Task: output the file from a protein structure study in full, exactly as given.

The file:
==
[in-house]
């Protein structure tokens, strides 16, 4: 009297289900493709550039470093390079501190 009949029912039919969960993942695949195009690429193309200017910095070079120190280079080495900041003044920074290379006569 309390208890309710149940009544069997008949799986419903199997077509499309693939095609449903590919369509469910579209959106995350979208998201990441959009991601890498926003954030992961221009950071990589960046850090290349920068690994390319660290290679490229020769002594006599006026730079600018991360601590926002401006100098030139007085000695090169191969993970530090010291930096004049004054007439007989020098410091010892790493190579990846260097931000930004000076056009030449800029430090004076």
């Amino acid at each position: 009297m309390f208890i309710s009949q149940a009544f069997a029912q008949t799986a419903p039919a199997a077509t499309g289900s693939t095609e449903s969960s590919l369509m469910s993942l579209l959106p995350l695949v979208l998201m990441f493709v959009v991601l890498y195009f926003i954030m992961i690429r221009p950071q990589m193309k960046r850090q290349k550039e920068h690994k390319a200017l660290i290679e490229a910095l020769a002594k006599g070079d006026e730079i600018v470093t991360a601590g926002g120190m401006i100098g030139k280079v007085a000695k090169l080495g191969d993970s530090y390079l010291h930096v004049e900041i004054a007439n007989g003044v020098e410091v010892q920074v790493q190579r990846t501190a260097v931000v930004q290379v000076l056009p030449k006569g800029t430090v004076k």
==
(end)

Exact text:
[in-house]
């Protein structure tokens, strides 16, 4: 009297289900493709550039470093390079501190 009949029912039919969960993942695949195009690429193309200017910095070079120190280079080495900041003044920074290379006569 309390208890309710149940009544069997008949799986419903199997077509499309693939095609449903590919369509469910579209959106995350979208998201990441959009991601890498926003954030992961221009950071990589960046850090290349920068690994390319660290290679490229020769002594006599006026730079600018991360601590926002401006100098030139007085000695090169191969993970530090010291930096004049004054007439007989020098410091010892790493190579990846260097931000930004000076056009030449800029430090004076």
């Amino acid at each position: 009297m309390f208890i309710s009949q149940a009544f069997a029912q008949t799986a419903p039919a199997a077509t499309g289900s693939t095609e449903s969960s590919l369509m469910s993942l579209l959106p995350l695949v979208l998201m990441f493709v959009v991601l890498y195009f926003i954030m992961i690429r221009p950071q990589m193309k960046r850090q290349k550039e920068h690994k390319a200017l660290i290679e490229a910095l020769a002594k006599g070079d006026e730079i600018v470093t991360a601590g926002g120190m401006i100098g030139k280079v007085a000695k090169l080495g191969d993970s530090y390079l010291h930096v004049e900041i004054a007439n007989g003044v020098e410091v010892q920074v790493q190579r990846t501190a260097v931000v930004q290379v000076l056009p030449k006569g800029t430090v004076k």